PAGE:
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New religion mandate in Texas Schools

Published October 16th, 2007 by Bobby Henderson

The state of Texas has passed a law to ostensibly protect students who express their personal religious views while at school.

Critics have pointed out that the first amendment already covers this.

From the Houston Chronicle:

The new law’s supporters say it will protect students who, for example, write about their faith in homework, distribute religious items to other students and even wish our troops overseas “Merry Christmas.” Yet courts have consistently reined in the few overzealous school officials who have improperly restricted such activities.

After all, the First Amendment clearly protects the right to religious expression for all, including students. But what binds our diverse nation together is the principle that the government should never be used to favor one faith over all others. The First Amendment protects that principle. This new law weakens it.

The law mandates that schools turn public events, such as morning announcements and football games, into so-called “limited public forums.” Student speakers are then permitted to use those events to promote their own religious beliefs or even attempt to convert their fellow students.

I’m skeptical of this law, and any law that claims to provide MORE freedoms. It doesn’t seem to work that way.

The principle at stake is not hard to understand. One member of Houston’s legislative delegation has already demonstrated it.

During the last legislative session, Sen. Dan Patrick of Houston walked off the Senate floor when a Muslim imam opened the day with a prayer. A Christian, Patrick claimed his presence would have implied an endorsement of religious beliefs he does not share.

Students, on the other hand, cannot leave a school function at which their presence is required. If a speaker uses a school event to evangelize, the school will not be a neutral actor. It will be forcing all students to participate in a function that promotes religious views they and their families may not share.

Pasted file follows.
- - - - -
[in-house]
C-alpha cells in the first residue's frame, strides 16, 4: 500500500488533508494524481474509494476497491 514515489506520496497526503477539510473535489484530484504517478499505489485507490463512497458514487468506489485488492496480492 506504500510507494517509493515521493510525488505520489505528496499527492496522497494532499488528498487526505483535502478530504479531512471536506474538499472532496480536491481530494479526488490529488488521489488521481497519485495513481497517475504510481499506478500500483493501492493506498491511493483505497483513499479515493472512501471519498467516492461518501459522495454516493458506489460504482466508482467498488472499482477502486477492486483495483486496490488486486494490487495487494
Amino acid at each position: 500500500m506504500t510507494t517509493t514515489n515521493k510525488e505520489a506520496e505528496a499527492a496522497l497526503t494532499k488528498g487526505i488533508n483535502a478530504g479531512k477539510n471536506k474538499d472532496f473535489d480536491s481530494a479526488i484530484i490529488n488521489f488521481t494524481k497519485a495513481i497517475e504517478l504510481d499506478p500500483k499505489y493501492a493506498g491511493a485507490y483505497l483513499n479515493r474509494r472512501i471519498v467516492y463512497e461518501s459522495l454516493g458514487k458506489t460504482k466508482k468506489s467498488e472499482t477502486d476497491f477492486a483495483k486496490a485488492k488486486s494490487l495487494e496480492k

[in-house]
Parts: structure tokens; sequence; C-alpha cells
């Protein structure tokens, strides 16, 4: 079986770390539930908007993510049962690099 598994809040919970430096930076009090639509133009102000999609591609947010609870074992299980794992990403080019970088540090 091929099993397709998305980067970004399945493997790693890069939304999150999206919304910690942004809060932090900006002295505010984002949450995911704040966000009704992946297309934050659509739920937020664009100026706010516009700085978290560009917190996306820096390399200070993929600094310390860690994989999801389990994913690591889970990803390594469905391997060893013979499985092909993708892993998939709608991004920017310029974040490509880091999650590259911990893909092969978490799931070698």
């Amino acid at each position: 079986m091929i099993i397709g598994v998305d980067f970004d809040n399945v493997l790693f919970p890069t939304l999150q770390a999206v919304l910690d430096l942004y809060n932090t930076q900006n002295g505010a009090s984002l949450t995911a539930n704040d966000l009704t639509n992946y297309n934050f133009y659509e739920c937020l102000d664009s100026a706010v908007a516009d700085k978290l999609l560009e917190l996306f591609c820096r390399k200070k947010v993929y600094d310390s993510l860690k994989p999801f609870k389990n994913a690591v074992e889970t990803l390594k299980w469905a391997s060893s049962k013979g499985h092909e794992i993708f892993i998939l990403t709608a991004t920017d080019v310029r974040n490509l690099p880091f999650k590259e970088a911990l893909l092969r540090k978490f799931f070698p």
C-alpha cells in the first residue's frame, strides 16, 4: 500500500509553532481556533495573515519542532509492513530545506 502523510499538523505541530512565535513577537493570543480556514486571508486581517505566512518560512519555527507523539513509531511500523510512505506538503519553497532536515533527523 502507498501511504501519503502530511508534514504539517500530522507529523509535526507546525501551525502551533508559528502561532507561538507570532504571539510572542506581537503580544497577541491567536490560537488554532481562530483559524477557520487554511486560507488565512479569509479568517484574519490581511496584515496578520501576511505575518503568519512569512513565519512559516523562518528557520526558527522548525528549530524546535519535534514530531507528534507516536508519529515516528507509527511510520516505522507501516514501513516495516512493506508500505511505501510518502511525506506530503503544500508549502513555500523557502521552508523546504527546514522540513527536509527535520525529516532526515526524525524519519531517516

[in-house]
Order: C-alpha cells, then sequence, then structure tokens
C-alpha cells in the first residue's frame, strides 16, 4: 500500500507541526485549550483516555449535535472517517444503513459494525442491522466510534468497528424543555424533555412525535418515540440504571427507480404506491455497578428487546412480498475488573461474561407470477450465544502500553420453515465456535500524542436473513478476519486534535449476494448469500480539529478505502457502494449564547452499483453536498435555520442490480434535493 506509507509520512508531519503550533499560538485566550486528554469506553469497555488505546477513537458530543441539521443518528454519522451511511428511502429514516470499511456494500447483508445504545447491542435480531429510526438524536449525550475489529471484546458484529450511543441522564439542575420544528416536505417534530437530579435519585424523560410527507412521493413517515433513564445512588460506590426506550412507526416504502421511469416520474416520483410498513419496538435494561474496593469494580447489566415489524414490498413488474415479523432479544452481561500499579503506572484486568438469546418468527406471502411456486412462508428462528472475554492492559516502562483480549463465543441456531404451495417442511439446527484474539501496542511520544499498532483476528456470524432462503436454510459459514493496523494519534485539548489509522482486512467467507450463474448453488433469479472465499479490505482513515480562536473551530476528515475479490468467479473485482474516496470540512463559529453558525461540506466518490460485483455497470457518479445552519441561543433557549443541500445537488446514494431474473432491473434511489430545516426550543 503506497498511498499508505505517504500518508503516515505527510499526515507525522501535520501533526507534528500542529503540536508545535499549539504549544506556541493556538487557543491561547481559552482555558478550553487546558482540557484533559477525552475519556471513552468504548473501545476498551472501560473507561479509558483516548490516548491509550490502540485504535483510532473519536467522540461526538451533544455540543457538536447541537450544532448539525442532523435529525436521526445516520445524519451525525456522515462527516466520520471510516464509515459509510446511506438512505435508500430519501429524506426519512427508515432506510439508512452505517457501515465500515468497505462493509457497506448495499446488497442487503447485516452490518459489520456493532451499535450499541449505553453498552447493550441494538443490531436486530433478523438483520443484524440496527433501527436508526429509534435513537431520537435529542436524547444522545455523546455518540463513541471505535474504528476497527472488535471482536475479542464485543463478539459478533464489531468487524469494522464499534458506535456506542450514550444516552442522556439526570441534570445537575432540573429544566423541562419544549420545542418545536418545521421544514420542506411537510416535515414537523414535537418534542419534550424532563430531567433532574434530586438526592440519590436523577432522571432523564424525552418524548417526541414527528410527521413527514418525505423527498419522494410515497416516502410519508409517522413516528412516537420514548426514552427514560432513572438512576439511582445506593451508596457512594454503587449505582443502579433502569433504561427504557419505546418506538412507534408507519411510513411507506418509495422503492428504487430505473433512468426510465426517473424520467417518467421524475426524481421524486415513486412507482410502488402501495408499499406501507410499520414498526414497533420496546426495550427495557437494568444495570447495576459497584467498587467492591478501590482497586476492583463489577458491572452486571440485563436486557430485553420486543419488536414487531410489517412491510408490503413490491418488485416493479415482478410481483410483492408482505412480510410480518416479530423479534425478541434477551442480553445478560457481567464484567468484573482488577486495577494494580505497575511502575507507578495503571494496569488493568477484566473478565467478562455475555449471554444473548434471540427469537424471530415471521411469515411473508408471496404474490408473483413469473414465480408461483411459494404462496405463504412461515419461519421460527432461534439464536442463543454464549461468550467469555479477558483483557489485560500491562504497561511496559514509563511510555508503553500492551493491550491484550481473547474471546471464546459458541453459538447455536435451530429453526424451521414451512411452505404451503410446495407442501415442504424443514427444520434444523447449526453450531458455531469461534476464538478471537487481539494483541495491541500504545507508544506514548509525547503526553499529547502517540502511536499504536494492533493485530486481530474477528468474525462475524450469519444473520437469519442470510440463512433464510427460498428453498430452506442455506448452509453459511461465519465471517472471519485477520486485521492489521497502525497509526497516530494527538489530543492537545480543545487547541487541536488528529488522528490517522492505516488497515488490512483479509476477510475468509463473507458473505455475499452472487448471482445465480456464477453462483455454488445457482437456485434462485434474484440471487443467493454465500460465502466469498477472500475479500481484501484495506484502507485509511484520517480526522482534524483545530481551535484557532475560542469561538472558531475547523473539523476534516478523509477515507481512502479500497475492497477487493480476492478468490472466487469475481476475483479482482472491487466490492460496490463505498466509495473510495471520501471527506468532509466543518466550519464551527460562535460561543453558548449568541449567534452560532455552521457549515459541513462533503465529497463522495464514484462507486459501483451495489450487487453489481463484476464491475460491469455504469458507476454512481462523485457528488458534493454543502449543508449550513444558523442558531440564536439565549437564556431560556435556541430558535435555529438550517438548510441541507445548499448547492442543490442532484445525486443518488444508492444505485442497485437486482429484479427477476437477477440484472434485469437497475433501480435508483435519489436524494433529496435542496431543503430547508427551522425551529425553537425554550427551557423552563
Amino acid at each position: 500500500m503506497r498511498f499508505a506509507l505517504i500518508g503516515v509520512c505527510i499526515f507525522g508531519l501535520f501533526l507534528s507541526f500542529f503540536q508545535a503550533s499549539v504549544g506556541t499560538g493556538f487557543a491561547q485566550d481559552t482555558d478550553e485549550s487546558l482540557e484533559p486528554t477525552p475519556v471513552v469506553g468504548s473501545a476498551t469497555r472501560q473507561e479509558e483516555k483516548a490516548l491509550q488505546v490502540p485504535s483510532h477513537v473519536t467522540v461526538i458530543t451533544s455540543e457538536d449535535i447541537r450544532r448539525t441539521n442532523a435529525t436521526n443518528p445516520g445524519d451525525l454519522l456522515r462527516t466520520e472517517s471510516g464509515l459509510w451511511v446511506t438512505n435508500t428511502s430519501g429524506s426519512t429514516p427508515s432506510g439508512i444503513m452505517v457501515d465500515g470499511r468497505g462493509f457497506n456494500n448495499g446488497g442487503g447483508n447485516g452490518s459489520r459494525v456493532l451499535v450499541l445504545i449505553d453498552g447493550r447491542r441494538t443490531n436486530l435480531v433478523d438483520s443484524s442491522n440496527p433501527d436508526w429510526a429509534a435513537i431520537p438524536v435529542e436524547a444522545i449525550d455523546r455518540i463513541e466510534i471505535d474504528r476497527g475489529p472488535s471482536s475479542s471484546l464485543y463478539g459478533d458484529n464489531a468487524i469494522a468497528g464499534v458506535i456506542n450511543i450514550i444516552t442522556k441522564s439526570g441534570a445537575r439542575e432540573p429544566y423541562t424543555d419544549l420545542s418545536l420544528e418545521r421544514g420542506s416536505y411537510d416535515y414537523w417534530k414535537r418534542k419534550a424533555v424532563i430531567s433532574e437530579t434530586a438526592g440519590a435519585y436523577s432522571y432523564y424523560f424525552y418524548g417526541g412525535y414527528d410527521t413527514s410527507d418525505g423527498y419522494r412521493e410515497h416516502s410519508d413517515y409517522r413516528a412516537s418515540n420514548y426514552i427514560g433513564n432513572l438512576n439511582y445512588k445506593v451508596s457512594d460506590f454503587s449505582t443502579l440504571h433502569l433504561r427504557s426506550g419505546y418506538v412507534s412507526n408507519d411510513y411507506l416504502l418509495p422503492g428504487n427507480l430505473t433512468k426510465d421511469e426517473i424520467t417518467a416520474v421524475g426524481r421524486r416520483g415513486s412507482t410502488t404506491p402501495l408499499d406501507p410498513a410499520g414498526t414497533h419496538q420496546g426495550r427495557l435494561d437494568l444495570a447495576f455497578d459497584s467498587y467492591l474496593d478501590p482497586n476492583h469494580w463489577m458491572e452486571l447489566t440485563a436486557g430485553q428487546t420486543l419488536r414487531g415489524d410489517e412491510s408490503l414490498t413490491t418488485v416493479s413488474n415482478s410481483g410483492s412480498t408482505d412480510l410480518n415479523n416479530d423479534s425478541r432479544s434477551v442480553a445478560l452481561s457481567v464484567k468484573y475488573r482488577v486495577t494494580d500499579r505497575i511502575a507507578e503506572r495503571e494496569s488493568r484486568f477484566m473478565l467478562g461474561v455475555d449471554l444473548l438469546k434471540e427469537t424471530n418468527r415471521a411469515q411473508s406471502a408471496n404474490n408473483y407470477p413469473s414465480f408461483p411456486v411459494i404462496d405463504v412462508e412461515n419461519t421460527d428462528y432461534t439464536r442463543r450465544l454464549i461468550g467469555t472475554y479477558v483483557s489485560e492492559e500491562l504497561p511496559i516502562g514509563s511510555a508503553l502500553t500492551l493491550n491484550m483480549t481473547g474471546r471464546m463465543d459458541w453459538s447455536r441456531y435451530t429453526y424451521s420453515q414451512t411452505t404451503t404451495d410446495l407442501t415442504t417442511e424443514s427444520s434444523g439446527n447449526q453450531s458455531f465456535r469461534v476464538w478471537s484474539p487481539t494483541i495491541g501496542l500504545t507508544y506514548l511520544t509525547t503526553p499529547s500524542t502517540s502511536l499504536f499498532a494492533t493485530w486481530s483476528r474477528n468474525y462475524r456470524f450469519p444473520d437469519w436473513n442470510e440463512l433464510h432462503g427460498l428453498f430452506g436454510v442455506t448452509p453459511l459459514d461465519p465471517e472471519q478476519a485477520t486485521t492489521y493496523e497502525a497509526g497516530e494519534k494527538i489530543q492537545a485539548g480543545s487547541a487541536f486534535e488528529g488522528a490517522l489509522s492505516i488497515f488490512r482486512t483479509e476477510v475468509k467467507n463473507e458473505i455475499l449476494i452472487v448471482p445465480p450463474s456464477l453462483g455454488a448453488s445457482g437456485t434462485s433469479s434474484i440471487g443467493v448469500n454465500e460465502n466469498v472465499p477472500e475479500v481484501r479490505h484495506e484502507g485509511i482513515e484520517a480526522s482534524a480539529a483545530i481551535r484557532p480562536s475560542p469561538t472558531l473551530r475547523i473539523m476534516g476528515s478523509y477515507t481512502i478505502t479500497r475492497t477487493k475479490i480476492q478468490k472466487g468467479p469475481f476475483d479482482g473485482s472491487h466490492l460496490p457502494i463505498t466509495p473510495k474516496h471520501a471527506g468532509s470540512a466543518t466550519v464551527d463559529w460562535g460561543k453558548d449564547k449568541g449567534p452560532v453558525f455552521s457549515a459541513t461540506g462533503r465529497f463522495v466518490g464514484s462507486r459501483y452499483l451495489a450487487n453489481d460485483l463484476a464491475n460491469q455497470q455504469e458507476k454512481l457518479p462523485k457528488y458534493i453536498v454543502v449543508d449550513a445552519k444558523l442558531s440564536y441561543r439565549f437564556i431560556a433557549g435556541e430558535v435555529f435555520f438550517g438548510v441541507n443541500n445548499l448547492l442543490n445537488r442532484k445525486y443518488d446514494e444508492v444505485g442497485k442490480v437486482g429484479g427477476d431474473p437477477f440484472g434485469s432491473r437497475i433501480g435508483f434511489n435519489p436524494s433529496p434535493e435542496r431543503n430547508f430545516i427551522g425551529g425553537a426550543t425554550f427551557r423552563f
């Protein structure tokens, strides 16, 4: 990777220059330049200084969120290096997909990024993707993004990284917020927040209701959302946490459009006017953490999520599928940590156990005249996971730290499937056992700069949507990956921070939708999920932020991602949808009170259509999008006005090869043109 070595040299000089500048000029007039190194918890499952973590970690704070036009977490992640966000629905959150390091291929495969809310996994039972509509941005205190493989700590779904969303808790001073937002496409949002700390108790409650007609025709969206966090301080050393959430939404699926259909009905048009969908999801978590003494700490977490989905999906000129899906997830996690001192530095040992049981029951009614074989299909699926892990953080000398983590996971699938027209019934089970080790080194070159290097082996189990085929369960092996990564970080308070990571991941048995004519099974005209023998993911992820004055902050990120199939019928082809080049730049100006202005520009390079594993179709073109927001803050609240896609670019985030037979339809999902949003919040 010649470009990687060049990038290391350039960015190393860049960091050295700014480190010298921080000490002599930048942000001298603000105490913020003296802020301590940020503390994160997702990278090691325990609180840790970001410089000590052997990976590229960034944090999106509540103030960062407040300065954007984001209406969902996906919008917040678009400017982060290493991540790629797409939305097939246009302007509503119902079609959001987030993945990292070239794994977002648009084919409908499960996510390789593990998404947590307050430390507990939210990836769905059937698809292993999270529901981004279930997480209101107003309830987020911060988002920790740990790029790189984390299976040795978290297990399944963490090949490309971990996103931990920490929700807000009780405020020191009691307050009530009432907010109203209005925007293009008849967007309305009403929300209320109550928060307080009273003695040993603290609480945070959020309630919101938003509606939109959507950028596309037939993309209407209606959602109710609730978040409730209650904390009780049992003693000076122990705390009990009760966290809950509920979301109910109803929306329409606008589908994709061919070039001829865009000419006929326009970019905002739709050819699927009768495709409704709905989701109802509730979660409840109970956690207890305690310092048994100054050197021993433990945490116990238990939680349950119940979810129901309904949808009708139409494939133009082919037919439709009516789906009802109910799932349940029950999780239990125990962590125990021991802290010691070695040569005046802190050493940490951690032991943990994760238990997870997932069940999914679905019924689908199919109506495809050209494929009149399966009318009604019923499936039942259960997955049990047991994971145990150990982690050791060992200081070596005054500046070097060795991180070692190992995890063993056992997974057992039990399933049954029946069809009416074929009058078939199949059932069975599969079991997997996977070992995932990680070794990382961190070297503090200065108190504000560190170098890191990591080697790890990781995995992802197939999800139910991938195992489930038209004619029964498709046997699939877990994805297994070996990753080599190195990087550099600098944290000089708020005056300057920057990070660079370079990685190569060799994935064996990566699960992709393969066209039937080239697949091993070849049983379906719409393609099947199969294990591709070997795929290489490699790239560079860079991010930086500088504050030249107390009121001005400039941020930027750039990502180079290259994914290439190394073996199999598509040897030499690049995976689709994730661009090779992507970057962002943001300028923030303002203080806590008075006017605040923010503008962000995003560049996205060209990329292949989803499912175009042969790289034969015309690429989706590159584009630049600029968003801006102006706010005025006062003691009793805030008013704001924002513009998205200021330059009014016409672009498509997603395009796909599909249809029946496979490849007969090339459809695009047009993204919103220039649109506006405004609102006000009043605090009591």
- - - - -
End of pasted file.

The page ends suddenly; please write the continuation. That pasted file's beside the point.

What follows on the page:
Consider some scenarios. When a Wiccan student council president closes morning announcements each day with a prayer to the Mother Goddess, will Christian families object? What happens when the captain of the football team decides to use his pep rally speech to mock the faith of opposing players and, potentially, the faith of some students in his own school? Under this law, the hands of school officials are tied.

I’m curious what would happen. What would they do? Their hands may be tied, but I doubt that would stop them from exerting pressure. It will be interesting to see it play out. For now we can be optimistic and hope that this will allow more free expression of Pastafarianism.

The Chronicle article is very good and can be found here.



56 Responses to “New religion mandate in Texas Schools”

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  1. Iron Bess says:

    @Wench Cyka – I love how the states is suppose to be all about freedom and rights. But really, what it means is, as long as you think, believe and say what I want you to say, you have all the freedom you want.
    .
    Do you think it is the influence of the xian right wing nut bars?

  2. Len Guini says:

    Another hreat example of “seperation of church and state as long as that church is not Christian” is President Bush’s Faith Based Initiative. Completely unconstitutional, yet because the program gives most of its cash to Christian churches, it’s overlooked by the government.

  3. Len Guini says:

    “Another hreat example of “seperation of church and state as long as that church is not Christian” is President Bush’s Faith Based Initiative. Completely unconstitutional, yet because the program gives most of its cash to Christian churches, it’s overlooked by the government.”
    .
    Hmmm, someone got on Len’s computer. I did not type that.

  4. Len Guini says:

    I do agree with it, though

  5. Starbuckaneer says:

    At least Pastafarian Orthodox kids won’t get in trouble for wearing their Pirate Regalia to class anymore…

  6. Swedish Meatball says:

    4Christsake:
    “Even a blind squirrel finds a nut every once in awhile.”

    Two things:
    First, why would there even be a blind squirrel? If it’s born like that, it has no chance of surviving.
    If it gets blind later, it’s probably old, thus it’s bound to die sooner or later.
    But if it’s a middle aged squirrel, why would it go blind? Atomic bombs?

    Secondly: natural selection/survival of the fittest, a blind animal isn’t fit to survive, because of it’s disability.

    Now that I think about, that’s kinda what I said in both my things… But, the things are separated by the level of comedy therein! Victory is mine!

  7. dick mclargin says:

    rofl fail.

  8. wedding cake toppers says:

    Good Examine and fascinating. Appreciate you taking the time in sharing these particulars. Thanks.

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